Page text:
Ted Sorensen, Kennedy Speechwriter, Dies

Monday, November 01, 2010

President John F. Kennedy's aide, close confidant, and long-time speechwriter, Theodore C. Sorensen, has died at the age of 82.  Sorenson's wife, Gillian, said her husband died Sunday at New York Presbyterian Hospital, of complications from a recent stroke.

She said Sorenson remained a tireless advocate for progressive causes all his life.

"His interest in political life and issues of justice and human rights and freedom and so on never, never diminished," she said.

Sorensen's passing came just as supporters of his boss — and friend — were preparing to celebrate the 50th anniversary of Kennedy's election.

Sorensen first went to work for Kennedy when Kennedy became a Massachusetts senator and remained a member of his staff until Kennedy's assasination in 1963. Sorensen has since advised presidents and leaders around the world, including Nelson Mandela of South Africa and Anwar Sadat of Egypt.

His inaugural speech for the president in 1961 became the most enduring collaboration between Sorensen and Kennedy. The address is perhaps best remembered for its now famous line, "Ask not what your country can do for you, ask what you can do for your country."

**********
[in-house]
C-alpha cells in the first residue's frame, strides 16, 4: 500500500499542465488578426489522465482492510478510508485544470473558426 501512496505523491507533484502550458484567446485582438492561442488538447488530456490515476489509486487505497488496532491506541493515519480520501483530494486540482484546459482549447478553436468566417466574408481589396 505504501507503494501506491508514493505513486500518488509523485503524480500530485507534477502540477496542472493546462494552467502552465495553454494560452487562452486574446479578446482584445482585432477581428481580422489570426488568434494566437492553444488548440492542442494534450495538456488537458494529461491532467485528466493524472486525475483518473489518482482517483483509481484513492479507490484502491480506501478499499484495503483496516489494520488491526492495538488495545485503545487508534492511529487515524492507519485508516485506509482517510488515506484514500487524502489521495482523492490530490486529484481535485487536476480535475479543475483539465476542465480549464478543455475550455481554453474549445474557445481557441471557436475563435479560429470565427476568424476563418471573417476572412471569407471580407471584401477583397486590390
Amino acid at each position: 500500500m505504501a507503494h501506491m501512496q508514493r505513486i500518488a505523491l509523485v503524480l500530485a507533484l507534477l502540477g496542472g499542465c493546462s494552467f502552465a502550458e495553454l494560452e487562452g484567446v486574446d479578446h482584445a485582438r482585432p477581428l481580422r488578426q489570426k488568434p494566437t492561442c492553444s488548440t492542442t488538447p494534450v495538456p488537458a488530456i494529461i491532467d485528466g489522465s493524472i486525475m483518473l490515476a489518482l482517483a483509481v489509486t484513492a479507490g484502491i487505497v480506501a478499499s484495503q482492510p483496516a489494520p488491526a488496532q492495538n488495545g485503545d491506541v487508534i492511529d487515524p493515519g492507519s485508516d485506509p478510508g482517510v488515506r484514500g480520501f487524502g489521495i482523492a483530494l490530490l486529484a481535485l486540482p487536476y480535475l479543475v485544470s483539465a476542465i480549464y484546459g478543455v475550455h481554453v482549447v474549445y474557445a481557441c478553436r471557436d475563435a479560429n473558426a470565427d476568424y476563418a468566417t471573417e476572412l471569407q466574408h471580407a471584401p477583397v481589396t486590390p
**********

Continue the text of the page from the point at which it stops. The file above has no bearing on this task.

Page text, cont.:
More in:

The WQXR e-newsletter. Show highlights, links to music news, on-demand concerts, events from The Greene Space and more.

Leave a Comment

Register for your own account so you can vote on comments, save your favorites, and more. Learn more.
Please stay on topic, be civil, and be brief.
Email addresses are never displayed, but they are required to confirm your comments. Names are displayed with all comments. We reserve the right to edit any comments posted on this site. Please read the Comment Guidelines before posting. By leaving a comment, you agree to New York Public Radio's Privacy Policy and Terms Of Use.

Follow WQXR